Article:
My personal hope for pursuing a degree in Public Health is to shift the system from one that is profit-driven to one that is person- and relationship-centered by cultivating relationships that advocate for the holistic healing of individuals and communities. We, as human beings, need each other to grow, heal and thrive. As Ram Dass so eloquently said, “We’re all just walking each other home.”


Q: Why are you interested in working with KALO?

I stumbled upon KALO HCC when I decided to get back into dancing hula. I discovered the halau, Ka Lei Hali’a o Ka Lokelani a local hula school based in Beaverton, and upon joining, met Leialoha. At this time, I was about halfway through my MPH program and was looking to get involved with a non-profit working in community health engagement and programming. The stars would align – Lei mentioned their growing team and search for a health and well-being coordinator to promote and uplift the health of Native Hawaiians on the continent. I was immediately interested. Growing up in Hawai’i, I witnessed the health disparities experienced by the Native Hawaiian and Pacific Islander community. I know how essential it is to learn from this community to collectively create opportunities for healing, health and well-being.


Q: How do you see the work/curriculum that you’re learning about public health can aid in the advancement and empowerment of the communities that KALO serves?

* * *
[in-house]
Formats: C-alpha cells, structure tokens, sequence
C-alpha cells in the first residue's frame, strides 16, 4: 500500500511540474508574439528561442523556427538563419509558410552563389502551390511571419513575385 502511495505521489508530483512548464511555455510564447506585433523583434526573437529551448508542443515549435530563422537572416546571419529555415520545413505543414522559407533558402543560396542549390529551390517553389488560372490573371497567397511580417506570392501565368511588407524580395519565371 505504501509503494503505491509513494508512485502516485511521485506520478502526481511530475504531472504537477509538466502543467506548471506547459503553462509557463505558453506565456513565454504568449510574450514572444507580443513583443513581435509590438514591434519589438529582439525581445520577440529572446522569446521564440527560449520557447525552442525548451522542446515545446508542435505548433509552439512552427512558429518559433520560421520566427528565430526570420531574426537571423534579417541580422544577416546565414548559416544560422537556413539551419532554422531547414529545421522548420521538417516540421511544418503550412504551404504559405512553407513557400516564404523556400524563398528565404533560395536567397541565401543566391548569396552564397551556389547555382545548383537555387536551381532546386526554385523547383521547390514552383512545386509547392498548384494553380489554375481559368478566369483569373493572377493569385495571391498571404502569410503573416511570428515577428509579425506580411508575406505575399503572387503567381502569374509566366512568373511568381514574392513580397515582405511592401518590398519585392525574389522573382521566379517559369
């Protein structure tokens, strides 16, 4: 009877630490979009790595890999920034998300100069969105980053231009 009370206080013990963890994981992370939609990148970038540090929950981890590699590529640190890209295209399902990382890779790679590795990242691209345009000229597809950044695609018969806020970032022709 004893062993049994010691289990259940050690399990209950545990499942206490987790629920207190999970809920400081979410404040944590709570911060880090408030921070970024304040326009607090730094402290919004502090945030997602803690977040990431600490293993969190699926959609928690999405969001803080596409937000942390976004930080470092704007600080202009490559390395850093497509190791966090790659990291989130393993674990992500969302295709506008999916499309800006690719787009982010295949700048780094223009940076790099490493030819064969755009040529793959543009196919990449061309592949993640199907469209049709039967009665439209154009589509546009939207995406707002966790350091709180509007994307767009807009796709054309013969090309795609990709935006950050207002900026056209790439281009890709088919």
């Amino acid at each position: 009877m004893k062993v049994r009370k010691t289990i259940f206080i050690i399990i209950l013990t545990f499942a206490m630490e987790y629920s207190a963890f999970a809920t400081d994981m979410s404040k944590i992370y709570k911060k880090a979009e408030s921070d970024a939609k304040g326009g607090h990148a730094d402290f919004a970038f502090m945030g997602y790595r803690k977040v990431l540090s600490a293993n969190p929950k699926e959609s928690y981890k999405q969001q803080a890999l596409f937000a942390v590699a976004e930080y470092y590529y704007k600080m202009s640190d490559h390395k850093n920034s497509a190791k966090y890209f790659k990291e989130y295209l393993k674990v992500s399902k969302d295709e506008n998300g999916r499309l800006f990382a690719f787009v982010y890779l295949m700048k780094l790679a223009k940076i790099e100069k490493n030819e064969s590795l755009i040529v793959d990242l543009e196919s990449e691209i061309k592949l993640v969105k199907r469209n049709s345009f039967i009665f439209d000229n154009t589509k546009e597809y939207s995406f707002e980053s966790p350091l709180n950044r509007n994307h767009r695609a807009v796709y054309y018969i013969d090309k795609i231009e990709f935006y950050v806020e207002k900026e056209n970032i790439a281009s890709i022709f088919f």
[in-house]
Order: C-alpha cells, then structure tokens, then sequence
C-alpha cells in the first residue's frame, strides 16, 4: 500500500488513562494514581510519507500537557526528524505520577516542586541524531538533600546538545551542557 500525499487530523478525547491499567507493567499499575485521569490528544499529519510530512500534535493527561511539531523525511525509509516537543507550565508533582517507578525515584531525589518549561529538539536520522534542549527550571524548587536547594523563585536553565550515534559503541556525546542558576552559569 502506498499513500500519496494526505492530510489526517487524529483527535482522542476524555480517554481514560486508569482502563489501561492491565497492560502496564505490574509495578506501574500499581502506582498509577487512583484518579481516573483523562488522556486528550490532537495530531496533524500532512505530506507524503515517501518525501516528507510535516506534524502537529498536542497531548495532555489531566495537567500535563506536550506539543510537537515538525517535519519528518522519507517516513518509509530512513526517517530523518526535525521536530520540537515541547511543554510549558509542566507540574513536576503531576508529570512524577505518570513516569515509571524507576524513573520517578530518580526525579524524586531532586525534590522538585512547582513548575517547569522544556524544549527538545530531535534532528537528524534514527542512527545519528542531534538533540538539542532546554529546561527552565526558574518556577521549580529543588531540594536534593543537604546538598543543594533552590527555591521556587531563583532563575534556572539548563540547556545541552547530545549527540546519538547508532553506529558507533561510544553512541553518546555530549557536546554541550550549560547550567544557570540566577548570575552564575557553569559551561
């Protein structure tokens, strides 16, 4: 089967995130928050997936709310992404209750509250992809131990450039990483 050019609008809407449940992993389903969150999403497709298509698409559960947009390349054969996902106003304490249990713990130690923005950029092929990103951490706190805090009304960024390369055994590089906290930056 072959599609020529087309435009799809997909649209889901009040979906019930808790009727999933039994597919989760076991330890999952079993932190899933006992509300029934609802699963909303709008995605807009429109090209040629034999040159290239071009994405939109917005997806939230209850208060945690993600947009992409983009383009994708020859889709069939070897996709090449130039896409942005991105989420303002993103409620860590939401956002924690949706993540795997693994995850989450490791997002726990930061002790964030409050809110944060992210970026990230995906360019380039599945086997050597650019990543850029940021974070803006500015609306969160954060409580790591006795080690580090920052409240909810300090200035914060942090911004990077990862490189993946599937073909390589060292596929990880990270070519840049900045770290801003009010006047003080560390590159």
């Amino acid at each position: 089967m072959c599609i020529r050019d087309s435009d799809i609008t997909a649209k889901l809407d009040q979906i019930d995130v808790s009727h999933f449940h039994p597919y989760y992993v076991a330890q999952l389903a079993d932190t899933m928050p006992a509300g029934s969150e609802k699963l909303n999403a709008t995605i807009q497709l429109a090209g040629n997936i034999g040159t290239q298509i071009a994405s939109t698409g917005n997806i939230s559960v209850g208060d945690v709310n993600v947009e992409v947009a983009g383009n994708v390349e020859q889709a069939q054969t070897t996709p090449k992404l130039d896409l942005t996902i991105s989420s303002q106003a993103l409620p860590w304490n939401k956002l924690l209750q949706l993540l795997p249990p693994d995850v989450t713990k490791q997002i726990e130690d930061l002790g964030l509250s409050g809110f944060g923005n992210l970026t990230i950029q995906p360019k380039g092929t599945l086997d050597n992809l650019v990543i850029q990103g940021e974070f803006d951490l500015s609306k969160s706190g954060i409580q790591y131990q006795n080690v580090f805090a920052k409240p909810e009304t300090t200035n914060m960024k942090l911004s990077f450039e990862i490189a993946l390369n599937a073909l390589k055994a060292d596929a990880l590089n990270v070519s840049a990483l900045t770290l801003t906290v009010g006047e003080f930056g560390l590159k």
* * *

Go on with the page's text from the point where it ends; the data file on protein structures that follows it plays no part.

Although many of the courses I have taken are critical to the advancement and empowerment of the Native Hawaiian community (especially here on the continent), one aspect of public health that really connected with me is community-based participatory research. Asian Americans, Native Hawaiians and Pacific Islanders have historically been categorized together, which has resulted in a lack of disaggregated data around the specific health disparities and needs of the the Native Hawaiian and Pacific Islander communities. Additionally, due to the historical trauma faced by these communities, there is a high distrust in government and research. Community-based participatory research allows the community to be involved throughout the research process and is committed to transparency, collaboration and respect, creating more opportunities for self-advocacy, efficacy and empowerment among NHPI communities.


Q: Is there anything else you’d like to share about your work with KALO and the community that KALO serves?

My hope is to create health and wellness programs that address health inequity, promote accessibility, and create safe and empowered spaces for people to heal and thrive as individuals and communities. I am a facilitator in Mind-Body Medicine and currently am working with a cohort to promote and empower individuals around navigating stress and grief and learning skills around emotional processing and stress resilience. We also hold a monthly workshop focused on building community through movement. So far this year, we have collaborated with local yoga practitioners, hip-hop dancers, Zumba enthusiasts and hula teachers. Our Aloha Resource Community Center is open for individuals and communities and includes a food pantry, clothing closet and workspace to those in need. We always welcome people to stop by to learn more about our work and say hello!